According to the United States Department of Labor, “PMA, or Positive Mental Attitude, is one’s ability to maintain the belief that he or she can transform or change a tough situation into something better.” This practice has helped many individuals find better situations for themselves and live happier lives, and it may possibly have a place in your addiction recovery.
Can Learned Positivity Treat Addiction?
Not enough studies have been conducted to qualify learned positivity as an evidence-based treatment for addiction, and because the issue itself causes individuals to struggle with controlling their substance abuse or dangerous behavior, it should not be the only method you choose in order to help you during this time. However, it could be a part of your overall recovery plan because PMA and the learning of positive emotions have been found to be helpful for many individuals in certain situations that often are similar to or coincide with addiction.
What Role Can Learned Positivity Play in My Recovery?
Learning to feel positive emotions can help you in many ways, especially during addiction treatment and recovery. Because this time in a person’s life can be very difficult, it can help to look for the positives by actively seeking out these emotions. According to a study from American Psychology, the “take-home message” of their research on the role of positive emotions in psychology is that these “emotions are worth cultivating, not just as end states in themselves but also as a means of achieving psychological growth and improved well-being over time.”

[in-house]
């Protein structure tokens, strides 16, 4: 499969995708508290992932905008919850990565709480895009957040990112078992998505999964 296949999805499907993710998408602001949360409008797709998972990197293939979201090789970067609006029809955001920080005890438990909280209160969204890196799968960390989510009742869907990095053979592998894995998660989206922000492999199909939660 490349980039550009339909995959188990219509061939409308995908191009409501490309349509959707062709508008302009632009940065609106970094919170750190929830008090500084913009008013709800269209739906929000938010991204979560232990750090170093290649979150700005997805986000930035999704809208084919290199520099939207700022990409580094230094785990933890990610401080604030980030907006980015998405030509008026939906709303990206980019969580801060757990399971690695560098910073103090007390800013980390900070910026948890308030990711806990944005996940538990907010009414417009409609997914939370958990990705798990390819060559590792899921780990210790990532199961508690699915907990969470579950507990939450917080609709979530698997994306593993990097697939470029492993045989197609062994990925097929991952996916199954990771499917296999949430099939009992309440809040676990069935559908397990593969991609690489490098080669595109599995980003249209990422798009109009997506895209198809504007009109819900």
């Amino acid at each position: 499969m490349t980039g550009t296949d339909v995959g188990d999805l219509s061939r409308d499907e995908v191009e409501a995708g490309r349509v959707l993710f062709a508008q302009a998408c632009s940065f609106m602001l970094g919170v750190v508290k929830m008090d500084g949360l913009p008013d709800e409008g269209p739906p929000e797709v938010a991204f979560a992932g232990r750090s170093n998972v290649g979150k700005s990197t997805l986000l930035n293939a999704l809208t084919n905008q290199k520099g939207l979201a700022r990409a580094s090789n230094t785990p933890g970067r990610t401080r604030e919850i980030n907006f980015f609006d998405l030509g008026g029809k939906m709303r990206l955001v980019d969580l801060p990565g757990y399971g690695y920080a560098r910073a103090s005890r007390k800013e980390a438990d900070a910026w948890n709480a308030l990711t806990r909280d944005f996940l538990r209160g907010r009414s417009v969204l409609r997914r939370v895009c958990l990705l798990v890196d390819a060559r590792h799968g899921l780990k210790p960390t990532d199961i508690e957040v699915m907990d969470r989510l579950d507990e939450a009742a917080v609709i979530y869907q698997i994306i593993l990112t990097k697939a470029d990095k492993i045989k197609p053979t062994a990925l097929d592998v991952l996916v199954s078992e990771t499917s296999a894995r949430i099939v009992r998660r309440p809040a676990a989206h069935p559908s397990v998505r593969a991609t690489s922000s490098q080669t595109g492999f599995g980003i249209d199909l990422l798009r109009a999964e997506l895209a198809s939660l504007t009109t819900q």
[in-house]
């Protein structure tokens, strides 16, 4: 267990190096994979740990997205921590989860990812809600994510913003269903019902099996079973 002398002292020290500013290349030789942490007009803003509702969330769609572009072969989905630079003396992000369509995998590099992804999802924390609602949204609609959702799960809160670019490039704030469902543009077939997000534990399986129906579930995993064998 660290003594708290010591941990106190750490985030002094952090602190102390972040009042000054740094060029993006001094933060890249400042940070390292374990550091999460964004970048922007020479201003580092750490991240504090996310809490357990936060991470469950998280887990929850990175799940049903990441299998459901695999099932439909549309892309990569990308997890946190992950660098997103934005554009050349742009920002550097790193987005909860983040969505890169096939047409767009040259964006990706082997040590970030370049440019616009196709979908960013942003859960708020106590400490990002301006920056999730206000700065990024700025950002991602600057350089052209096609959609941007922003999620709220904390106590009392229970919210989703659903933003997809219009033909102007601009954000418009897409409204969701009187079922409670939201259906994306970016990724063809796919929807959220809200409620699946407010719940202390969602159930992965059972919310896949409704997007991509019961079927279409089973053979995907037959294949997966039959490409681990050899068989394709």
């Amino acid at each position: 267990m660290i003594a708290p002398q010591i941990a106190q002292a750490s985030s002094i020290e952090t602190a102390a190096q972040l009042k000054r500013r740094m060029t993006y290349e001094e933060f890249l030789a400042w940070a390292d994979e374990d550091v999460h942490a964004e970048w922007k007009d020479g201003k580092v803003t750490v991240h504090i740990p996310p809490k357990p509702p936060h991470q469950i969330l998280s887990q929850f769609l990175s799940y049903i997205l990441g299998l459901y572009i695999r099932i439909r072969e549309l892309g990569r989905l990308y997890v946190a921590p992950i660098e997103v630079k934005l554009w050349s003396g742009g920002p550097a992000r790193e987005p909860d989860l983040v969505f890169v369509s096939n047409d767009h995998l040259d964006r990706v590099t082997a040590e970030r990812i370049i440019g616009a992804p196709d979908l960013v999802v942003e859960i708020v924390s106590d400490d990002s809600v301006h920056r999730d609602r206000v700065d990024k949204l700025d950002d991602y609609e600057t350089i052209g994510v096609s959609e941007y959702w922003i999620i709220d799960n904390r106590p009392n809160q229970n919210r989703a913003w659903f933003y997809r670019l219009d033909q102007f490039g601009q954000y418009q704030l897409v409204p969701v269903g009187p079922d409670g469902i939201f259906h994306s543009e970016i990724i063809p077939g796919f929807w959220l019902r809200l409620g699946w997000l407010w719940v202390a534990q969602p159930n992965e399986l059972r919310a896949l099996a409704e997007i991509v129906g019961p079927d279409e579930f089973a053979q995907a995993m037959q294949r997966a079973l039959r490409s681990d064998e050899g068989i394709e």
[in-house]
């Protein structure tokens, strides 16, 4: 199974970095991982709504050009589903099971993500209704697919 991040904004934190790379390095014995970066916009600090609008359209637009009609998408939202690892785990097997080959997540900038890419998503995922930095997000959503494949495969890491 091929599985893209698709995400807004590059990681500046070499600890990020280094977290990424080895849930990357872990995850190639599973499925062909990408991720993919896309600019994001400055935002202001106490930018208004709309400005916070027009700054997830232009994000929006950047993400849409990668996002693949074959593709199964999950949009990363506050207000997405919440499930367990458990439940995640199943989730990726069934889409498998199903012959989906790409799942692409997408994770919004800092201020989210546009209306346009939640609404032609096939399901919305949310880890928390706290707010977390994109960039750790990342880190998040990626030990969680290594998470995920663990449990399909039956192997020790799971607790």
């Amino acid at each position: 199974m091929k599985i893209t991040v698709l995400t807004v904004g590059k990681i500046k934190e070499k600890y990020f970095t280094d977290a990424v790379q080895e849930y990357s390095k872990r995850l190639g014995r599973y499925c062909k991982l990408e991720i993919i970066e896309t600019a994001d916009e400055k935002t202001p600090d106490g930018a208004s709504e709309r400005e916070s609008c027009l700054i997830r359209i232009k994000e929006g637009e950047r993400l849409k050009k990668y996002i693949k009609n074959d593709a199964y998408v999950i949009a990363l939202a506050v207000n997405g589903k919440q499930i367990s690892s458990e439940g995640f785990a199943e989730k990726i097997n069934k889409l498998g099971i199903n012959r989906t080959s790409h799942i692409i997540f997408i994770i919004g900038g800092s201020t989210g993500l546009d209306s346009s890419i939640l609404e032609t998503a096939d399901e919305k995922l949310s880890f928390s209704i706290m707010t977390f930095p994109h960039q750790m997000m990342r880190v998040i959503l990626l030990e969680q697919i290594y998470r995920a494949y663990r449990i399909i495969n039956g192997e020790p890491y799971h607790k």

As stated by the US Department of Health and Human Services, “Staying positive” is one way to maintain positive mental health, but sometimes this behavior has to be learned from therapeutic treatments, time spent with doctors or in healthcare facilities, and through the example of others. But there is no doubt that a positive attitude, when possible, can help a person combat certain mental health issues, be they related to addiction or otherwise. And, in addition, many individuals who become addicted to a behavior or a drug also struggle with comorbid mental disorders (National Institute on Drug Abuse). This kind of positive thinking can be helpful for both issues.
You Supporting You
Of course you will not be able to be enthusiastic and constructive at every moment of your recovery, but when you can learn to become more positive toward your eventual outcome and to yourself, you will be able to see how important it will be to have your own support during your recovery. As stated by the Substance Abuse and Mental Health Services Administration, “Positive support from family friends, and other peers” helps reinforce treatment for mental disorders as well as addiction, and you can learn and work to support yourself in a similar way.
Learning to be supportive, encouraging, and optimistic toward your own situation could be helpful to you and may allow you to make monumental changes in your life.